While sexuality isn’t a topic I cover very often on this podcast, it’s still an important topic for many, especially mamas after childbirth. Or anyone who has pelvic floor dysfunction or nervous system dysregulation (like I did for many years). These topics are part of our health and wellness journey too. With that said, I’d like to introduce you to Kiana Reeves, an educator, practitioner, speaker, and voice in the sexual wellness movement.
For over a decade she’s been studying sex, embodiment, intimacy, birth, and wellness. This led her to Foria where she’s been for over 6 years. She takes a holistic approach that brings together the emotional, biological, social, and spiritual nature of sex and intimacy. Kiana is also a full spectrum doula and a mother of two.
In today’s episode, Kiana shares about her work as a doula and as a Somatic therapist. We also talk about why pleasure is so important in our lives and why it impacts our well-being and relationships beyond just physical pleasure. And we talk about healthy vs unhealthy types of nervous system regulation and different ways to work with our nervous systems. We cover a lot in today’s interview so I hope you’ll join us and listen in!
Episode Highlights With Kiana
- How she is also a doula and how she got into female sexual health
- Her work as a somatic therapist
- The importance of pleasure in our lives and how it impacts well-being and relationships beyond just physical pleasure or sexuality
- How the nervous system is like the window through which we see the world and how this can make it difficult to identify if it’s dysregulated
- Ways to help regulate the nervous system and help the body feel safe
- Healthy vs unhealthy nervous system regulation
- Two ways to work with the nervous system and when to use each
- How sexual pleasure relates to nervous system last
- The connection between sexual and emotional intimacy
- Differences between the two types of desire and what responsive desire is
- Why it can often take the female body 15-40 minutes to reach peak arousal and how this is often different than it is for males
- Some exercises we can do to help reconnect with our body and our sexual experience
- What sexual polarity is and how to nurture it in long term partnerships
- How to nurture dynamic tension in partnership
Resources We Mention
- Foria Products
- Where Should We Begin?: The Arc of Love by Esther Perel
- The Body Keeps the Score: Brain, Mind, and Body in the Healing of Trauma by Bessel van der Kolk M.D.
- Women’s Anatomy of Arousal: Secret Maps to Buried Pleasure by Sheri Winston CNM. RN. BSN. LMT
- Women Who Run with the Wolves: Myths and Stories of the Wild Woman Archetype by Clarissa Pinkola Estés
More From Wellness Mama
- 287: How to Create and Rekindle Passion & Libido in Relationships With Susan Bratton
- 168: Dr. Maryann Prewitt on A Proactive Approach to Aging & Sexual Health
- 485: Dr. Kanwal Bawa on Overcoming Cancer, Sexual Health and Biohacking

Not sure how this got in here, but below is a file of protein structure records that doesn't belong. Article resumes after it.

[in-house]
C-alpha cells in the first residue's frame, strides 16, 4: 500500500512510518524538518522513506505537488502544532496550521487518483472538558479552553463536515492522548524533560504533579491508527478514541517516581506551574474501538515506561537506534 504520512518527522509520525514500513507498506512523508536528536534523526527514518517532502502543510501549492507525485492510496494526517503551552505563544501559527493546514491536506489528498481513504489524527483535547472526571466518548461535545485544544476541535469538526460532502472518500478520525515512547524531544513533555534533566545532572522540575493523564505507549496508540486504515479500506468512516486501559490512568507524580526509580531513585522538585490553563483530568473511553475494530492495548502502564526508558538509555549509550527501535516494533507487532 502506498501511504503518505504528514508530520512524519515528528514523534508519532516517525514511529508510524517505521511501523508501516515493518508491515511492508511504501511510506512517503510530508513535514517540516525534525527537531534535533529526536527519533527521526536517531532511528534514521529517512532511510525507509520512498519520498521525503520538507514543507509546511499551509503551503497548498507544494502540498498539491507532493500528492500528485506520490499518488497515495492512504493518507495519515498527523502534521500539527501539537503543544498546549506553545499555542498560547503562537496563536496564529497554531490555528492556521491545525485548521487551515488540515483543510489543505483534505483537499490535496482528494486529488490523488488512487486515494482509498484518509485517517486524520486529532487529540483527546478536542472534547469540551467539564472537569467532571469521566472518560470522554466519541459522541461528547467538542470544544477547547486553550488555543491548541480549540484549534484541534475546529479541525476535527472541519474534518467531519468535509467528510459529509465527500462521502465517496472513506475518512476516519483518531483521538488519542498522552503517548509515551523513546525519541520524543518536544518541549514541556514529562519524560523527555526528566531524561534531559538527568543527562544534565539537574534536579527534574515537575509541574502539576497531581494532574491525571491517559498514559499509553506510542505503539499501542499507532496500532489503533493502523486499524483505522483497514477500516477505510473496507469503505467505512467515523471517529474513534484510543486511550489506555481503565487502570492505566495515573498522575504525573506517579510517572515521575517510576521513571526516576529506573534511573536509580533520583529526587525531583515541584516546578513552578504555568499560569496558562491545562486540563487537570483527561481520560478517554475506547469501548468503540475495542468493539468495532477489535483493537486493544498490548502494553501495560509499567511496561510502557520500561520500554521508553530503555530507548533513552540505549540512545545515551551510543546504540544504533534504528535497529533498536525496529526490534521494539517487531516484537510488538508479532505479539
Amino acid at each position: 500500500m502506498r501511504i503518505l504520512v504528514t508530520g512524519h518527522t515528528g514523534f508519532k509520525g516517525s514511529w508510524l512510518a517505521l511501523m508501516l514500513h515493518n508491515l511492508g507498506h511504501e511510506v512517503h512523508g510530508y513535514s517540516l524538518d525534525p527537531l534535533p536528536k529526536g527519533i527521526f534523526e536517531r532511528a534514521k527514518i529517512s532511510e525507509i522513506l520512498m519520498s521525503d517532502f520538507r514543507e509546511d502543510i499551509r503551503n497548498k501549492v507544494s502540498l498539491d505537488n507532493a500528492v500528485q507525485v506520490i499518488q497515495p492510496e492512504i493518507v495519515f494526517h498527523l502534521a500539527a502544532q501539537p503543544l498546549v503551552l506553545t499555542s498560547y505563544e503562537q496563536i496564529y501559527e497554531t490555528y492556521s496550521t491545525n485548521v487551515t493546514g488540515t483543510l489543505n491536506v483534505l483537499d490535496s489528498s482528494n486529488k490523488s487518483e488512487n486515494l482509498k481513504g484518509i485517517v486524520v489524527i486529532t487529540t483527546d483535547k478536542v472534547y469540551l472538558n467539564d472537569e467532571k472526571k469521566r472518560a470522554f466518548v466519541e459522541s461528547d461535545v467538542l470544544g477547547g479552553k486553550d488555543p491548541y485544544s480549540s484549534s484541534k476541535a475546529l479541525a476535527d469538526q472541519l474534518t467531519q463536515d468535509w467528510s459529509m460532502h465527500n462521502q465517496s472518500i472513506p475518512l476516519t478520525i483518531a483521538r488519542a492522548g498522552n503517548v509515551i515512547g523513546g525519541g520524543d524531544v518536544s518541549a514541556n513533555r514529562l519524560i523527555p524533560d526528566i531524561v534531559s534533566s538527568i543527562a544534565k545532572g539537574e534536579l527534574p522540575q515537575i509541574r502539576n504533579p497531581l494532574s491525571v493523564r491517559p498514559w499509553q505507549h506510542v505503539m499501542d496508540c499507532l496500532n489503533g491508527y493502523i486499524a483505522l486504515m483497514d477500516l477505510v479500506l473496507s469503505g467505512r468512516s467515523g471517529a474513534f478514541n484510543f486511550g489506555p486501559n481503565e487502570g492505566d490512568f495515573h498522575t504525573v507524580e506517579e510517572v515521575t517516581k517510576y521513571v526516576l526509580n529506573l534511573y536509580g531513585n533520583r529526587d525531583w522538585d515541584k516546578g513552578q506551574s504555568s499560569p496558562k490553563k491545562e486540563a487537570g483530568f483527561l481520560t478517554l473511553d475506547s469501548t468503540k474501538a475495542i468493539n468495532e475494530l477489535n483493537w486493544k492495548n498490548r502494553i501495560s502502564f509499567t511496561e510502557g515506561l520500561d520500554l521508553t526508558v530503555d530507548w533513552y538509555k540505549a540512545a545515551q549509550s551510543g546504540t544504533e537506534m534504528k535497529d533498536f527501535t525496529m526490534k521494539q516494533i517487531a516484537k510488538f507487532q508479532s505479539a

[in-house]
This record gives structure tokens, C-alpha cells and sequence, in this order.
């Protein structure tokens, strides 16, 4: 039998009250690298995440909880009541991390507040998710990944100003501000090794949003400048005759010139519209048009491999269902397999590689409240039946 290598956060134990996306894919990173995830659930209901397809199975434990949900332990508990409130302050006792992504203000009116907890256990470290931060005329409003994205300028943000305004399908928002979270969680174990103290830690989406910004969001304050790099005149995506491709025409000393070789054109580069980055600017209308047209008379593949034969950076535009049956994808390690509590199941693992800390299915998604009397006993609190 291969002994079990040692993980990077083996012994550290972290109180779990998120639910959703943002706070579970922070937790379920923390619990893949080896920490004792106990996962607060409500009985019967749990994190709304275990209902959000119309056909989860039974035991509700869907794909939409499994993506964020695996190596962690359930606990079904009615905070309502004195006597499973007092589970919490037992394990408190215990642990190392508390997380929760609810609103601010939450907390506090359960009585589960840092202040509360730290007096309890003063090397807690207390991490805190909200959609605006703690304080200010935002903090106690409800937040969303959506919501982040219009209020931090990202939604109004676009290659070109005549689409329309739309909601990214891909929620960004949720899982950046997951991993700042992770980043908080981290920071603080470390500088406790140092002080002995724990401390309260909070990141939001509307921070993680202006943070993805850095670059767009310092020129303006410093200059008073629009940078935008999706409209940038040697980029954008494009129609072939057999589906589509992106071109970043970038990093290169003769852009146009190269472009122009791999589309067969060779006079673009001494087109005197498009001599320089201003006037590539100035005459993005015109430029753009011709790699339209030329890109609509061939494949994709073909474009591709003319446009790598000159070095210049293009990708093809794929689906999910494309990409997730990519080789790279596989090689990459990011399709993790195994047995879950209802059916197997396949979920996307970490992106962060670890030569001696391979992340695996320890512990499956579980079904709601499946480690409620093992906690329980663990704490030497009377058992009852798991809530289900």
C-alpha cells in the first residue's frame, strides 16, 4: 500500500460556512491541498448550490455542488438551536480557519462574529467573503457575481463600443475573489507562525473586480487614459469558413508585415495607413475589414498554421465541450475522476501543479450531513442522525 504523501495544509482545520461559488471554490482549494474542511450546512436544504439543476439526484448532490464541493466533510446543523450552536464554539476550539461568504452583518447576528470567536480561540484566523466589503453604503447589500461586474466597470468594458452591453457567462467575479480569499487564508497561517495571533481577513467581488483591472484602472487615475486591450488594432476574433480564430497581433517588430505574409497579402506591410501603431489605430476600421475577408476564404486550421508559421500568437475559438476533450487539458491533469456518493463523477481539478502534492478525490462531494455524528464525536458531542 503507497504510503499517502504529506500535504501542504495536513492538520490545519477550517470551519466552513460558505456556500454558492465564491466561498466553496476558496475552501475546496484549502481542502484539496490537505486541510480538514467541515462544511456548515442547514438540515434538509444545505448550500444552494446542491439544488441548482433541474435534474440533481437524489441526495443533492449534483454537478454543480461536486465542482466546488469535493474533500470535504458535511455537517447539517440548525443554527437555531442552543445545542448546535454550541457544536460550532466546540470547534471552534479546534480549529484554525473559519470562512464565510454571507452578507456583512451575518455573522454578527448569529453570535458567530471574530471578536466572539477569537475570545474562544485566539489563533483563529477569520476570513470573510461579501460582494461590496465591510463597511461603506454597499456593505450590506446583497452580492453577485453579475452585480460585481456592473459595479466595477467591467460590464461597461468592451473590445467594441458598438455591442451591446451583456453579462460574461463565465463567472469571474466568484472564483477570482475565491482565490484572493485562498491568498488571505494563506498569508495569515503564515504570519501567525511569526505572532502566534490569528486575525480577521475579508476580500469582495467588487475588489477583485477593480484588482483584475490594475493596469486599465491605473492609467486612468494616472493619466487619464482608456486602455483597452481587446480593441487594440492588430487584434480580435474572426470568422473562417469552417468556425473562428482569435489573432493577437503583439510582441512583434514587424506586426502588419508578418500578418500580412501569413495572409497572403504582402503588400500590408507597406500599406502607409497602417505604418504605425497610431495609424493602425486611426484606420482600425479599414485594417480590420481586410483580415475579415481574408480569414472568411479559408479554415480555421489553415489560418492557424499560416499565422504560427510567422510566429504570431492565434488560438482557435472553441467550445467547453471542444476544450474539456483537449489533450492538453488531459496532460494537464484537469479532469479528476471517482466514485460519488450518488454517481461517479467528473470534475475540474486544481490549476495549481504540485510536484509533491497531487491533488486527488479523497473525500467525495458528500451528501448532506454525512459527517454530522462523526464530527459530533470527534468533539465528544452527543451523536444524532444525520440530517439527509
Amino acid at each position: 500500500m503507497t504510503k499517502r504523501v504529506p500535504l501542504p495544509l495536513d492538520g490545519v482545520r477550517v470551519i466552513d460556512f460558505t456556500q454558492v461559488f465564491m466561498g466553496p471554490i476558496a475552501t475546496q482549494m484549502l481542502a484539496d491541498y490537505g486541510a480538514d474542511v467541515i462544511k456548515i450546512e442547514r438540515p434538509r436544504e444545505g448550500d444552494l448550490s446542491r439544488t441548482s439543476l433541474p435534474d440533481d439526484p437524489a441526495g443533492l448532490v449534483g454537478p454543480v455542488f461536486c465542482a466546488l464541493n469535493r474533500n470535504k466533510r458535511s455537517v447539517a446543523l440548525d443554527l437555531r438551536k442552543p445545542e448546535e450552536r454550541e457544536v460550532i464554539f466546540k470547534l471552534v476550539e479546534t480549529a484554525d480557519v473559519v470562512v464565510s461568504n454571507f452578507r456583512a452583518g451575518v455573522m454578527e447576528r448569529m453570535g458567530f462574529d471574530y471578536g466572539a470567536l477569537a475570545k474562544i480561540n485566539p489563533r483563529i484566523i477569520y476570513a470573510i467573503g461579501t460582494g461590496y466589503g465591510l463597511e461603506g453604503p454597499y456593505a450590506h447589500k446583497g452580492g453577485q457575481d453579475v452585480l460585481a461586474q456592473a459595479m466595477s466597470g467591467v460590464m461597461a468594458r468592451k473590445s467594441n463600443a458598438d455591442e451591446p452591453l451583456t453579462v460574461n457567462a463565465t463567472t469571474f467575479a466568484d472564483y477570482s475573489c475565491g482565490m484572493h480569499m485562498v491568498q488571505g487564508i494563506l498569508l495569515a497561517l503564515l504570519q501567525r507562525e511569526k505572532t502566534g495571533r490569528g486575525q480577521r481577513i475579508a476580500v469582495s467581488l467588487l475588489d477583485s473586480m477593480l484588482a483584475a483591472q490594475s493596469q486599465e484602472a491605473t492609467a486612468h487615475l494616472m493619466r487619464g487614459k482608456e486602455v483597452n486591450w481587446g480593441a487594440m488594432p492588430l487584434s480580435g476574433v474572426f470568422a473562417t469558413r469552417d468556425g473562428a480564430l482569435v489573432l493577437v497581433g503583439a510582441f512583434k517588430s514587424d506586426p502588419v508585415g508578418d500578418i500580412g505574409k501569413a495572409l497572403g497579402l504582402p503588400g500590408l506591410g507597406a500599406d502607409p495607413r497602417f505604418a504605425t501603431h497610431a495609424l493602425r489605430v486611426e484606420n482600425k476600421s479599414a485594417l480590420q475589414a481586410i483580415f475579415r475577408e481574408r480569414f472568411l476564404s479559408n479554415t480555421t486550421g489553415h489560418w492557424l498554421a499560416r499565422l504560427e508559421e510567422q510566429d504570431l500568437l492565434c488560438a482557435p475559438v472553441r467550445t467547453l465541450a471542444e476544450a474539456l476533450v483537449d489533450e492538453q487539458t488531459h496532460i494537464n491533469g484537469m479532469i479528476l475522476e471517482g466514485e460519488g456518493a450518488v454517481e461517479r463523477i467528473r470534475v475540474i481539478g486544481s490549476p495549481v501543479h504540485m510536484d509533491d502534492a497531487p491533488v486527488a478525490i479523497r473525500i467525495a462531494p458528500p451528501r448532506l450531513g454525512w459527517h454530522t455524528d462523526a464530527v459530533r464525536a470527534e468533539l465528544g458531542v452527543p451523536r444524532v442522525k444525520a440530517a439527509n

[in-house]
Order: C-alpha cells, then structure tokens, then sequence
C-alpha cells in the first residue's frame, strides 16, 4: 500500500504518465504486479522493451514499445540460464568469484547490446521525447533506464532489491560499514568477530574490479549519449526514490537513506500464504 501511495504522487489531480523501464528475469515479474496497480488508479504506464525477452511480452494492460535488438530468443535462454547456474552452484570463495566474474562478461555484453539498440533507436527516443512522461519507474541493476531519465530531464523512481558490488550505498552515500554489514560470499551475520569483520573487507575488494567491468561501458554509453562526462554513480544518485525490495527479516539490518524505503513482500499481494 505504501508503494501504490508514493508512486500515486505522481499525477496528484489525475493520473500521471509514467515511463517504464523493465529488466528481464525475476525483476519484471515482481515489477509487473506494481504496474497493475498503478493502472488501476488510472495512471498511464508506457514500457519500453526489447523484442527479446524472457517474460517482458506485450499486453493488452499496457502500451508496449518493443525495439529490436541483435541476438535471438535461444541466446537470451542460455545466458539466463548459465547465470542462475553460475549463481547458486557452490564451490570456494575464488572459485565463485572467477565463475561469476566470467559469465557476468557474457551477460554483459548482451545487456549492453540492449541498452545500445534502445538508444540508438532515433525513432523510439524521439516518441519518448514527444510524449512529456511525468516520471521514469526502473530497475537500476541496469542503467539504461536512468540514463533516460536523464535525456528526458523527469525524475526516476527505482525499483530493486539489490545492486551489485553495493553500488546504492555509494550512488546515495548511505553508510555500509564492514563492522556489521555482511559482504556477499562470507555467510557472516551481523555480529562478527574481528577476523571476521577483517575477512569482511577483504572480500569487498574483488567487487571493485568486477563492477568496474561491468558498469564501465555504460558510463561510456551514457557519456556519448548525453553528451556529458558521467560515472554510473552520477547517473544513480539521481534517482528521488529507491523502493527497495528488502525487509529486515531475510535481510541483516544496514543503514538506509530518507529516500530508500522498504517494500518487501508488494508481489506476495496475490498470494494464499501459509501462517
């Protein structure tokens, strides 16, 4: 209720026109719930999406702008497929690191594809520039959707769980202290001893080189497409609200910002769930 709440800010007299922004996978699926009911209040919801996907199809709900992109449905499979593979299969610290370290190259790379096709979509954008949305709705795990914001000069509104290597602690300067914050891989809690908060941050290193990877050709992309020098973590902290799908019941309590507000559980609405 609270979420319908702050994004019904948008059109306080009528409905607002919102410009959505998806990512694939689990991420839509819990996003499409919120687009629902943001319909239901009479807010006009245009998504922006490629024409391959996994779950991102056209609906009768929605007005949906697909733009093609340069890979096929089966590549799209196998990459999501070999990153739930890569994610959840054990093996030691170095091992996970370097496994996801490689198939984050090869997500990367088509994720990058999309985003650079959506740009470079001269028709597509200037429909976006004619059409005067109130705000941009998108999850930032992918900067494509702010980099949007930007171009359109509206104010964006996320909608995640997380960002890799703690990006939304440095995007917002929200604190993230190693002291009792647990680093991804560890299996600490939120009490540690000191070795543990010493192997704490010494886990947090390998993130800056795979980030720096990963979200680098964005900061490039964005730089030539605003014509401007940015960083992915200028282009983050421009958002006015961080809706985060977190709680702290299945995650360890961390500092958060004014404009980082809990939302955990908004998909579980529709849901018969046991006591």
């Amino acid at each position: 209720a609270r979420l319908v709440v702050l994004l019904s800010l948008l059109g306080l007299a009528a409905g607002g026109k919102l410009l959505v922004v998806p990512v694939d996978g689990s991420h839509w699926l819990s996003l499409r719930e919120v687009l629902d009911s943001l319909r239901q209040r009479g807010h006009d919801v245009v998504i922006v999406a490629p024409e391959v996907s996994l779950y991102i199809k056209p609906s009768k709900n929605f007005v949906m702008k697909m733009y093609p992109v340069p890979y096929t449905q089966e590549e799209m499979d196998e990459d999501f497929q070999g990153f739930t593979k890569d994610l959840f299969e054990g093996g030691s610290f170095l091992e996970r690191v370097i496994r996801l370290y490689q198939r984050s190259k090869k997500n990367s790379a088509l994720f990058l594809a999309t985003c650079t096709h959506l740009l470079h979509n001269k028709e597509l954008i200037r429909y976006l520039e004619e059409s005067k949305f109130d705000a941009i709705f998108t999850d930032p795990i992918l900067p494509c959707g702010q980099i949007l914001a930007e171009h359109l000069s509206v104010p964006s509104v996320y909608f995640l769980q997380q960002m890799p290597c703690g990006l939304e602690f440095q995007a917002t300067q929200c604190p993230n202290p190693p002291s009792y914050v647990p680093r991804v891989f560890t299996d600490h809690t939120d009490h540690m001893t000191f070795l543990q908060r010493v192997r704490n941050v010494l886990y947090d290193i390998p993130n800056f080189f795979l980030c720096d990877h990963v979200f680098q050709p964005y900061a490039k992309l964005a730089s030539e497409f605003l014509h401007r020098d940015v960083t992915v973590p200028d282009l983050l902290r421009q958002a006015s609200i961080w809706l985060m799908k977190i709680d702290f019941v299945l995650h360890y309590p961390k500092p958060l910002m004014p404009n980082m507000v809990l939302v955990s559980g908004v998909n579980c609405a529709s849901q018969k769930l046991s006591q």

- 615: Dr. Robert Waldinger on the Science of Happiness and What Makes a Good Life
- 642: The Holistic Psychologist on How to Meet Your Self
- Natural Ways to Improve Libido & Sex Drive in Women
- How the Parasympathetic Nervous System Helps Us Lower Stress
Discussion (2 Comments)
I’d like to start by thanking you, Katie, for always picking great topics. I definitely think that this is one that needs to be addressed! And I know that you do not necessarily agree with all that your guests say, so this is just a thought I want to put out there for your listeners.
Kianna’s #1 tip/advice to practice touching yourself sexually is very misleading. It doesn’t fit at all with the idea of our sexual nature being about “connection”. It’s about connection with another, not connection with ourselves. Of course, as she said, it is important to have a healthy love and acceptance of ourselves and our bodies. But the sexual organs are designed for connection with another, aka someone of the opposite sex. Masturbation may keep our body stimulated and “wanting more” as she said, but it actually undercuts us when it comes to doing the act with our sexual partner. If you practice it alone, then it becomes disconnected from what it’s truly meant for. Sexual intercourse is GIVING each other pleasure, not TAKING it. If you constantly take it for yourself, it’s hard to let/wait for someone to give it you freely and thus minimizes the connection with your spouse. For example, what if you are better at stimulating sexual arousal yourself than your spouse? That sets you up for disappointment with your partner.
There’s so much to be said here, but in order to keep it simple, I firmly believe Kianna’s advice does not take a holistic and ordered approach. Her other tips are just fine, but her step #1 will undercut all that is trying to be achieved by creating disconnection between the individual and anyone they choose to have sex with. Like you always say, Katie, there’s an emotional and psychological (and I would say spiritual)impact to everything that we do. Masturbation will disconnect you from your body and your spouse on levels.
I appreciate that Kianna is working towards helping and educating women, but I just think that step one is going to be super harmful, unfortunately 🙁
Rebecca I totally agree with you comment!!